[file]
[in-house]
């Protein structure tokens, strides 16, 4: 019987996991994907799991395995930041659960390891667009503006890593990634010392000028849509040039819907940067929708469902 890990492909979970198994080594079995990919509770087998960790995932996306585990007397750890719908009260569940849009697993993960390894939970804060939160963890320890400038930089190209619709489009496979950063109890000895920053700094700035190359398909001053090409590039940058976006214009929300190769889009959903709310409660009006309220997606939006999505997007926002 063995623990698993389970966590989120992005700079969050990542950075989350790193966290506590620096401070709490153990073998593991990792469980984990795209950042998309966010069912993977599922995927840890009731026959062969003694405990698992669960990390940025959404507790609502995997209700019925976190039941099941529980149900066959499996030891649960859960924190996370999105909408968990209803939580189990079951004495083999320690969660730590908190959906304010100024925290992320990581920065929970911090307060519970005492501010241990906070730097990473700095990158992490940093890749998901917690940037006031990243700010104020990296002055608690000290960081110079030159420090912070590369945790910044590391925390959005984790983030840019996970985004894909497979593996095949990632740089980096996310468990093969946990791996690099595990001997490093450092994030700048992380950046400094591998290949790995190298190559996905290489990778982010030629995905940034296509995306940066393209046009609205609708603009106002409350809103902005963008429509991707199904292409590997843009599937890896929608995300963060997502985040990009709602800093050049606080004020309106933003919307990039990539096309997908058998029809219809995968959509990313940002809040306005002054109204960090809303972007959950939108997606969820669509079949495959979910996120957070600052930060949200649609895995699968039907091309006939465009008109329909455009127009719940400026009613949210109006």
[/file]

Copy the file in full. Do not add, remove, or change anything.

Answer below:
[in-house]
């Protein structure tokens, strides 16, 4: 019987996991994907799991395995930041659960390891667009503006890593990634010392000028849509040039819907940067929708469902 890990492909979970198994080594079995990919509770087998960790995932996306585990007397750890719908009260569940849009697993993960390894939970804060939160963890320890400038930089190209619709489009496979950063109890000895920053700094700035190359398909001053090409590039940058976006214009929300190769889009959903709310409660009006309220997606939006999505997007926002 063995623990698993389970966590989120992005700079969050990542950075989350790193966290506590620096401070709490153990073998593991990792469980984990795209950042998309966010069912993977599922995927840890009731026959062969003694405990698992669960990390940025959404507790609502995997209700019925976190039941099941529980149900066959499996030891649960859960924190996370999105909408968990209803939580189990079951004495083999320690969660730590908190959906304010100024925290992320990581920065929970911090307060519970005492501010241990906070730097990473700095990158992490940093890749998901917690940037006031990243700010104020990296002055608690000290960081110079030159420090912070590369945790910044590391925390959005984790983030840019996970985004894909497979593996095949990632740089980096996310468990093969946990791996690099595990001997490093450092994030700048992380950046400094591998290949790995190298190559996905290489990778982010030629995905940034296509995306940066393209046009609205609708603009106002409350809103902005963008429509991707199904292409590997843009599937890896929608995300963060997502985040990009709602800093050049606080004020309106933003919307990039990539096309997908058998029809219809995968959509990313940002809040306005002054109204960090809303972007959950939108997606969820669509079949495959979910996120957070600052930060949200649609895995699968039907091309006939465009008109329909455009127009719940400026009613949210109006």